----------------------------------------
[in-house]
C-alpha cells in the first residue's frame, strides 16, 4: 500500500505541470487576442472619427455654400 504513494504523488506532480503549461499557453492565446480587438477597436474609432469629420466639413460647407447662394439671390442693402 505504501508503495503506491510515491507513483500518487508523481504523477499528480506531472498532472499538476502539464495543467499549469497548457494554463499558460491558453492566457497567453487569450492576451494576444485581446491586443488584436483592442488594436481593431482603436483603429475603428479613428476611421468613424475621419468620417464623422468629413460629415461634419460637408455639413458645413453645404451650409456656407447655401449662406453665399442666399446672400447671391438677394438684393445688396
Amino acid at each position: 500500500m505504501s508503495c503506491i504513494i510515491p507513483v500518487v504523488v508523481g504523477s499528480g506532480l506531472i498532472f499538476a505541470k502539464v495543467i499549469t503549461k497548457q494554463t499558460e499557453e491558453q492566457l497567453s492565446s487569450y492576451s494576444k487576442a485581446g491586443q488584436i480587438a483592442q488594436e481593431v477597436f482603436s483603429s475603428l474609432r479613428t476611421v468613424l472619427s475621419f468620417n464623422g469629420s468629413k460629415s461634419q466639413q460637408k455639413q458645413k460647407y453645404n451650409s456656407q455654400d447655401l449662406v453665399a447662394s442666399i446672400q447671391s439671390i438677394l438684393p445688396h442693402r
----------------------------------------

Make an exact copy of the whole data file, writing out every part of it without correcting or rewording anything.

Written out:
[in-house]
C-alpha cells in the first residue's frame, strides 16, 4: 500500500505541470487576442472619427455654400 504513494504523488506532480503549461499557453492565446480587438477597436474609432469629420466639413460647407447662394439671390442693402 505504501508503495503506491510515491507513483500518487508523481504523477499528480506531472498532472499538476502539464495543467499549469497548457494554463499558460491558453492566457497567453487569450492576451494576444485581446491586443488584436483592442488594436481593431482603436483603429475603428479613428476611421468613424475621419468620417464623422468629413460629415461634419460637408455639413458645413453645404451650409456656407447655401449662406453665399442666399446672400447671391438677394438684393445688396
Amino acid at each position: 500500500m505504501s508503495c503506491i504513494i510515491p507513483v500518487v504523488v508523481g504523477s499528480g506532480l506531472i498532472f499538476a505541470k502539464v495543467i499549469t503549461k497548457q494554463t499558460e499557453e491558453q492566457l497567453s492565446s487569450y492576451s494576444k487576442a485581446g491586443q488584436i480587438a483592442q488594436e481593431v477597436f482603436s483603429s475603428l474609432r479613428t476611421v468613424l472619427s475621419f468620417n464623422g469629420s468629413k460629415s461634419q466639413q460637408k455639413q458645413k460647407y453645404n451650409s456656407q455654400d447655401l449662406v453665399a447662394s442666399i446672400q447671391s439671390i438677394l438684393p445688396h442693402r